TV networks across the country are in chaos today, as TV executives frantically combed the nation to find a single non-racist blonde woman to host their breakfast TV shows.
“The count of non-racist blonde TV host is dropping at an astounding rate,” reported one network executive this morning. “I mean, it’s bad enough that they’re all racist as hell, but to make even worse, we can’t get rid of any of them because then it’ll look like we’re sexist.”
“We’ve done the math and as far as we can tell, having women on screen is still more important than not being racist to a majority of Australian breakfast TV viewers. In fact for most of our viewers, that’s actually a winning combination.”
The uptick in the search for non-racist blonde women comes in the wake of veteran TV host Kerri-Anne’s latest outburst, which saw her announce that while she is aware of the Change the Date protests, she “ain’t spending any more time on it because every six months someone is torn to shreds by a crocodile in north Queensland.”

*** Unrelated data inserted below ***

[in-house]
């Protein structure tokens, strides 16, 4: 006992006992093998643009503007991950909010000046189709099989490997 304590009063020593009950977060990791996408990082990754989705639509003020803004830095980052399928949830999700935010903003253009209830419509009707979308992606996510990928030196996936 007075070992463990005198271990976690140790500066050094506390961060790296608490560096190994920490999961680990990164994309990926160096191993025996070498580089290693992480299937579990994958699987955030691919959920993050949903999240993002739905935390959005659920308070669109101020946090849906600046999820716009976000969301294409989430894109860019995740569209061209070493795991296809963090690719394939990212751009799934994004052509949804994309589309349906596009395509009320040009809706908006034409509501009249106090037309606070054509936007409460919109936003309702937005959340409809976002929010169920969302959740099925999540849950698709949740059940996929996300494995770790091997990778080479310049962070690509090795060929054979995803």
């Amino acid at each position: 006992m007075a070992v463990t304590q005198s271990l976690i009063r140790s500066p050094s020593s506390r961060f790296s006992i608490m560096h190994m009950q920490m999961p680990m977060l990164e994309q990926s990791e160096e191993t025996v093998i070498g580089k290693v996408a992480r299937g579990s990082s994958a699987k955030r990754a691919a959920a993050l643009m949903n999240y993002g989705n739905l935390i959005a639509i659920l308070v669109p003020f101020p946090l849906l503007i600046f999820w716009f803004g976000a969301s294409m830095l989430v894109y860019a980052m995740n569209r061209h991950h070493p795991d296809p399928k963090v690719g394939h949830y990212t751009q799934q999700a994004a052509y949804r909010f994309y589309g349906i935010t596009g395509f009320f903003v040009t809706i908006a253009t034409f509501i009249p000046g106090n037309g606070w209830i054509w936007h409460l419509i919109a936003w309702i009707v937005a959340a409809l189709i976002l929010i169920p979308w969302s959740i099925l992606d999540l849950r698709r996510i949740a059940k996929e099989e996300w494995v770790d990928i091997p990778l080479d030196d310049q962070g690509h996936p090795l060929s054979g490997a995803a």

The fallout for Studio Ten is just the latest in a long line of racism controversies that have swept Australian breakfast TV in recent years, with both Network Seven’s Sunrise and Channel Nine’s Today show also having somehow found it impossible to just sit there and make inane banter for two hours without mouthing off on people’s skin colour.
When contacted for comment, a spokesman for Sunrise said that they now recognise that there have been instances in the past where the show has stepped over the line when it comes to commentary about race, and they will be addressing this next week in an all-white panel featuring resident race-expert Pauline Hanson.
The nation’s anti-extremism taskforce say they have also increased surveillance in the wake of the recent outbursts, with an entire team now being put on duty watching breakfast TV every morning for signs of radicalisation. “We’re not taking any chances here,” reported the Taskforce chief this morning, “and as a result we’ve taken Sandra Sully and Jessica Rowe into protective custody until we can ascertain their viewpoints on whether Charlie Pickering or Waleed Aly makes a better host on The Project.”
If you enjoyed this article, consider becoming a contributor to the Chaser Beer Fund. For just $7 a month you can help us employ 20 more interns.